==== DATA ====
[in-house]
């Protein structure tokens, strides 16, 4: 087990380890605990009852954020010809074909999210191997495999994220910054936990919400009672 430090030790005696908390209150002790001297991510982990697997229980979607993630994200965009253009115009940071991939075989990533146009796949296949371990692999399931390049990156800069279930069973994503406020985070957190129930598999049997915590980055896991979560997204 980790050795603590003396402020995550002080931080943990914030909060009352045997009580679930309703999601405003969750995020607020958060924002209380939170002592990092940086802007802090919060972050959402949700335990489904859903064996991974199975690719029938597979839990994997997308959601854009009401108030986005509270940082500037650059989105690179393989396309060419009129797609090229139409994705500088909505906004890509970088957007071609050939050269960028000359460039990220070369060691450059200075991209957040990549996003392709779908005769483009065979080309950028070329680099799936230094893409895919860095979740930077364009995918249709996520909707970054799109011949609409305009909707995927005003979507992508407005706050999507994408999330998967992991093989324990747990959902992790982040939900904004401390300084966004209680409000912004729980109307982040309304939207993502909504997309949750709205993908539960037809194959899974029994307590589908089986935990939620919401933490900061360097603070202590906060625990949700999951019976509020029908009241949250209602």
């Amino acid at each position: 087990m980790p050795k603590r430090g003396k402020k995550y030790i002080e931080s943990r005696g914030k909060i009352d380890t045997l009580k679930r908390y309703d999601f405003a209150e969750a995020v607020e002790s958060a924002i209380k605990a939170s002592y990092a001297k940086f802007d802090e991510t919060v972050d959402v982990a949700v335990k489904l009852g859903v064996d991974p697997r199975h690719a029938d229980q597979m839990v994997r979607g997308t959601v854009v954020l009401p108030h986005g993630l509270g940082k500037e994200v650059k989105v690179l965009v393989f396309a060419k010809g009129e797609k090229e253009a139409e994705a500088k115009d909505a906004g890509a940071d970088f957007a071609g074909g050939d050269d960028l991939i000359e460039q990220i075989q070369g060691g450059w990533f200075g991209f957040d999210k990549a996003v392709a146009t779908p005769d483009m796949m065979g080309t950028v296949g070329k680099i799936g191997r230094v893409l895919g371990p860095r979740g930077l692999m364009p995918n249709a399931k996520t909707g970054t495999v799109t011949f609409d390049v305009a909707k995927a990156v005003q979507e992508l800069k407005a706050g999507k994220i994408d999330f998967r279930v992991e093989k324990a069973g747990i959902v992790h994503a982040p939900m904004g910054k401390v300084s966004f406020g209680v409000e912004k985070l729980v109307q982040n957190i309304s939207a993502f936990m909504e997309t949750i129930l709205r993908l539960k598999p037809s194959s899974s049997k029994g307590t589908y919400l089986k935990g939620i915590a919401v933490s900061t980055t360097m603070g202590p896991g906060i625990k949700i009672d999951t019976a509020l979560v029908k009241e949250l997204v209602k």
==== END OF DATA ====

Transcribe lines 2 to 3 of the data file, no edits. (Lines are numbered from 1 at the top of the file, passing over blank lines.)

């Protein structure tokens, strides 16, 4: 087990380890605990009852954020010809074909999210191997495999994220910054936990919400009672 430090030790005696908390209150002790001297991510982990697997229980979607993630994200965009253009115009940071991939075989990533146009796949296949371990692999399931390049990156800069279930069973994503406020985070957190129930598999049997915590980055896991979560997204 980790050795603590003396402020995550002080931080943990914030909060009352045997009580679930309703999601405003969750995020607020958060924002209380939170002592990092940086802007802090919060972050959402949700335990489904859903064996991974199975690719029938597979839990994997997308959601854009009401108030986005509270940082500037650059989105690179393989396309060419009129797609090229139409994705500088909505906004890509970088957007071609050939050269960028000359460039990220070369060691450059200075991209957040990549996003392709779908005769483009065979080309950028070329680099799936230094893409895919860095979740930077364009995918249709996520909707970054799109011949609409305009909707995927005003979507992508407005706050999507994408999330998967992991093989324990747990959902992790982040939900904004401390300084966004209680409000912004729980109307982040309304939207993502909504997309949750709205993908539960037809194959899974029994307590589908089986935990939620919401933490900061360097603070202590906060625990949700999951019976509020029908009241949250209602």
């Amino acid at each position: 087990m980790p050795k603590r430090g003396k402020k995550y030790i002080e931080s943990r005696g914030k909060i009352d380890t045997l009580k679930r908390y309703d999601f405003a209150e969750a995020v607020e002790s958060a924002i209380k605990a939170s002592y990092a001297k940086f802007d802090e991510t919060v972050d959402v982990a949700v335990k489904l009852g859903v064996d991974p697997r199975h690719a029938d229980q597979m839990v994997r979607g997308t959601v854009v954020l009401p108030h986005g993630l509270g940082k500037e994200v650059k989105v690179l965009v393989f396309a060419k010809g009129e797609k090229e253009a139409e994705a500088k115009d909505a906004g890509a940071d970088f957007a071609g074909g050939d050269d960028l991939i000359e460039q990220i075989q070369g060691g450059w990533f200075g991209f957040d999210k990549a996003v392709a146009t779908p005769d483009m796949m065979g080309t950028v296949g070329k680099i799936g191997r230094v893409l895919g371990p860095r979740g930077l692999m364009p995918n249709a399931k996520t909707g970054t495999v799109t011949f609409d390049v305009a909707k995927a990156v005003q979507e992508l800069k407005a706050g999507k994220i994408d999330f998967r279930v992991e093989k324990a069973g747990i959902v992790h994503a982040p939900m904004g910054k401390v300084s966004f406020g209680v409000e912004k985070l729980v109307q982040n957190i309304s939207a993502f936990m909504e997309t949750i129930l709205r993908l539960k598999p037809s194959s899974s049997k029994g307590t589908y919400l089986k935990g939620i915590a919401v933490s900061t980055t360097m603070g202590p896991g906060i625990k949700i009672d999951t019976a509020l979560v029908k009241e949250l997204v209602k």